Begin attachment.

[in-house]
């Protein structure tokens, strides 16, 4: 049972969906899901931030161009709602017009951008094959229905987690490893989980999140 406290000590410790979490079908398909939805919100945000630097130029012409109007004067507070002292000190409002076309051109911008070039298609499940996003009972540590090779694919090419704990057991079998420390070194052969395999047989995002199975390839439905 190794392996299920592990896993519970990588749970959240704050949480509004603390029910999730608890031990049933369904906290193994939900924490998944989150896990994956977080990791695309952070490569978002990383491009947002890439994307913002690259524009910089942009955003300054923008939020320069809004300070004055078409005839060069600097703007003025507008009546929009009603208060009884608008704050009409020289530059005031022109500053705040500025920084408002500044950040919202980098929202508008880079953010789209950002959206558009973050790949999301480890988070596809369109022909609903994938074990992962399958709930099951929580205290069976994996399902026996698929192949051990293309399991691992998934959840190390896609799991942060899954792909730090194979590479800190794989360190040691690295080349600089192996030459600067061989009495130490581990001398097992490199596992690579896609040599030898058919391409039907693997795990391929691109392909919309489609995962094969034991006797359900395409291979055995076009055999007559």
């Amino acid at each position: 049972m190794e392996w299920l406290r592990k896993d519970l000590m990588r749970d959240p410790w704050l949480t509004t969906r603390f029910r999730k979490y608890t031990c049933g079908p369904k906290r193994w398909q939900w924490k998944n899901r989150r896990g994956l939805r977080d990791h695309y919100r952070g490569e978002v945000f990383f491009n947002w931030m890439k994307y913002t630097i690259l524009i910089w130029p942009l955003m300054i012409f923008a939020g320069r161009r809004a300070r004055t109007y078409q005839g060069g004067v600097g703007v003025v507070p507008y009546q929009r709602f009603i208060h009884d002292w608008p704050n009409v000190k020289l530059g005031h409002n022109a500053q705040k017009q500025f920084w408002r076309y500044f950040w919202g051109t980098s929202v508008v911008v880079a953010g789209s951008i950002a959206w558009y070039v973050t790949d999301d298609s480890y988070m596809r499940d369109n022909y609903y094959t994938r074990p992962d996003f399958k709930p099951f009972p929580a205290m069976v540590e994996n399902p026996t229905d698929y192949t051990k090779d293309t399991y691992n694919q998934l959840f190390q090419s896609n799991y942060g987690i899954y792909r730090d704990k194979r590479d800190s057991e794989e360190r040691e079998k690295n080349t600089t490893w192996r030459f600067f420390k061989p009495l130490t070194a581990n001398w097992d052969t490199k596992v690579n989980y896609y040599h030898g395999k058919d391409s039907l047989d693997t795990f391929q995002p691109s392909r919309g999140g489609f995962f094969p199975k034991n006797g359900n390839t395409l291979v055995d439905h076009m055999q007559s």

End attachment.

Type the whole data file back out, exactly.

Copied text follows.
[in-house]
């Protein structure tokens, strides 16, 4: 049972969906899901931030161009709602017009951008094959229905987690490893989980999140 406290000590410790979490079908398909939805919100945000630097130029012409109007004067507070002292000190409002076309051109911008070039298609499940996003009972540590090779694919090419704990057991079998420390070194052969395999047989995002199975390839439905 190794392996299920592990896993519970990588749970959240704050949480509004603390029910999730608890031990049933369904906290193994939900924490998944989150896990994956977080990791695309952070490569978002990383491009947002890439994307913002690259524009910089942009955003300054923008939020320069809004300070004055078409005839060069600097703007003025507008009546929009009603208060009884608008704050009409020289530059005031022109500053705040500025920084408002500044950040919202980098929202508008880079953010789209950002959206558009973050790949999301480890988070596809369109022909609903994938074990992962399958709930099951929580205290069976994996399902026996698929192949051990293309399991691992998934959840190390896609799991942060899954792909730090194979590479800190794989360190040691690295080349600089192996030459600067061989009495130490581990001398097992490199596992690579896609040599030898058919391409039907693997795990391929691109392909919309489609995962094969034991006797359900395409291979055995076009055999007559």
């Amino acid at each position: 049972m190794e392996w299920l406290r592990k896993d519970l000590m990588r749970d959240p410790w704050l949480t509004t969906r603390f029910r999730k979490y608890t031990c049933g079908p369904k906290r193994w398909q939900w924490k998944n899901r989150r896990g994956l939805r977080d990791h695309y919100r952070g490569e978002v945000f990383f491009n947002w931030m890439k994307y913002t630097i690259l524009i910089w130029p942009l955003m300054i012409f923008a939020g320069r161009r809004a300070r004055t109007y078409q005839g060069g004067v600097g703007v003025v507070p507008y009546q929009r709602f009603i208060h009884d002292w608008p704050n009409v000190k020289l530059g005031h409002n022109a500053q705040k017009q500025f920084w408002r076309y500044f950040w919202g051109t980098s929202v508008v911008v880079a953010g789209s951008i950002a959206w558009y070039v973050t790949d999301d298609s480890y988070m596809r499940d369109n022909y609903y094959t994938r074990p992962d996003f399958k709930p099951f009972p929580a205290m069976v540590e994996n399902p026996t229905d698929y192949t051990k090779d293309t399991y691992n694919q998934l959840f190390q090419s896609n799991y942060g987690i899954y792909r730090d704990k194979r590479d800190s057991e794989e360190r040691e079998k690295n080349t600089t490893w192996r030459f600067f420390k061989p009495l130490t070194a581990n001398w097992d052969t490199k596992v690579n989980y896609y040599h030898g395999k058919d391409s039907l047989d693997t795990f391929q995002p691109s392909r919309g999140g489609f995962f094969p199975k034991n006797g359900n390839t395409l291979v055995d439905h076009m055999q007559s």